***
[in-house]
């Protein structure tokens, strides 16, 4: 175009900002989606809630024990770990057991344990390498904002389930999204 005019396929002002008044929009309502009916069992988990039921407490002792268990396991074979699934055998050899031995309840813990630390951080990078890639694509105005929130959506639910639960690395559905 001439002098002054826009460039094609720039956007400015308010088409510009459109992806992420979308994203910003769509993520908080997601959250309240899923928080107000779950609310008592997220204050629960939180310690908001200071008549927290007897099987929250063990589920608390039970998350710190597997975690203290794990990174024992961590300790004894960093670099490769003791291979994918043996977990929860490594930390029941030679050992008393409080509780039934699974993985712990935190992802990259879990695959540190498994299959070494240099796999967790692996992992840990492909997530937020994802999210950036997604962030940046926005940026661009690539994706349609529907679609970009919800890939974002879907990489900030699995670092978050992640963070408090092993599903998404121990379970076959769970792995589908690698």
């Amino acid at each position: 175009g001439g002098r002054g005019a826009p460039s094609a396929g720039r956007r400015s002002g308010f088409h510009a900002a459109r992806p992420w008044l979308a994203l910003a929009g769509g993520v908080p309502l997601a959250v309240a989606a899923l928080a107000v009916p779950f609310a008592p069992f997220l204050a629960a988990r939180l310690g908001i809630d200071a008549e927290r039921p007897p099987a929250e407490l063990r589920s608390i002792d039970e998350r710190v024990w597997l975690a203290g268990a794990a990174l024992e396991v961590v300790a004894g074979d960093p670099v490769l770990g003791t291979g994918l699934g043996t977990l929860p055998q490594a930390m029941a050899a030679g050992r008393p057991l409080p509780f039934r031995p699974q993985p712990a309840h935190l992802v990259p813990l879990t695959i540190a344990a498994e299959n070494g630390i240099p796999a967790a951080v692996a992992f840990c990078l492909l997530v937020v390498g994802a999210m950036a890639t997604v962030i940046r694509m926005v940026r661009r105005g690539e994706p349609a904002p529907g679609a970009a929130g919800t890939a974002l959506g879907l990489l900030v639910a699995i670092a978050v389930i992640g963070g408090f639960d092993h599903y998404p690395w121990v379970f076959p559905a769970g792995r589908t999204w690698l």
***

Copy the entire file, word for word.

[in-house]
């Protein structure tokens, strides 16, 4: 175009900002989606809630024990770990057991344990390498904002389930999204 005019396929002002008044929009309502009916069992988990039921407490002792268990396991074979699934055998050899031995309840813990630390951080990078890639694509105005929130959506639910639960690395559905 001439002098002054826009460039094609720039956007400015308010088409510009459109992806992420979308994203910003769509993520908080997601959250309240899923928080107000779950609310008592997220204050629960939180310690908001200071008549927290007897099987929250063990589920608390039970998350710190597997975690203290794990990174024992961590300790004894960093670099490769003791291979994918043996977990929860490594930390029941030679050992008393409080509780039934699974993985712990935190992802990259879990695959540190498994299959070494240099796999967790692996992992840990492909997530937020994802999210950036997604962030940046926005940026661009690539994706349609529907679609970009919800890939974002879907990489900030699995670092978050992640963070408090092993599903998404121990379970076959769970792995589908690698």
């Amino acid at each position: 175009g001439g002098r002054g005019a826009p460039s094609a396929g720039r956007r400015s002002g308010f088409h510009a900002a459109r992806p992420w008044l979308a994203l910003a929009g769509g993520v908080p309502l997601a959250v309240a989606a899923l928080a107000v009916p779950f609310a008592p069992f997220l204050a629960a988990r939180l310690g908001i809630d200071a008549e927290r039921p007897p099987a929250e407490l063990r589920s608390i002792d039970e998350r710190v024990w597997l975690a203290g268990a794990a990174l024992e396991v961590v300790a004894g074979d960093p670099v490769l770990g003791t291979g994918l699934g043996t977990l929860p055998q490594a930390m029941a050899a030679g050992r008393p057991l409080p509780f039934r031995p699974q993985p712990a309840h935190l992802v990259p813990l879990t695959i540190a344990a498994e299959n070494g630390i240099p796999a967790a951080v692996a992992f840990c990078l492909l997530v937020v390498g994802a999210m950036a890639t997604v962030i940046r694509m926005v940026r661009r105005g690539e994706p349609a904002p529907g679609a970009a929130g919800t890939a974002l959506g879907l990489l900030v639910a699995i670092a978050v389930i992640g963070g408090f639960d092993h599903y998404p690395w121990v379970f076959p559905a769970g792995r589908t999204w690698l």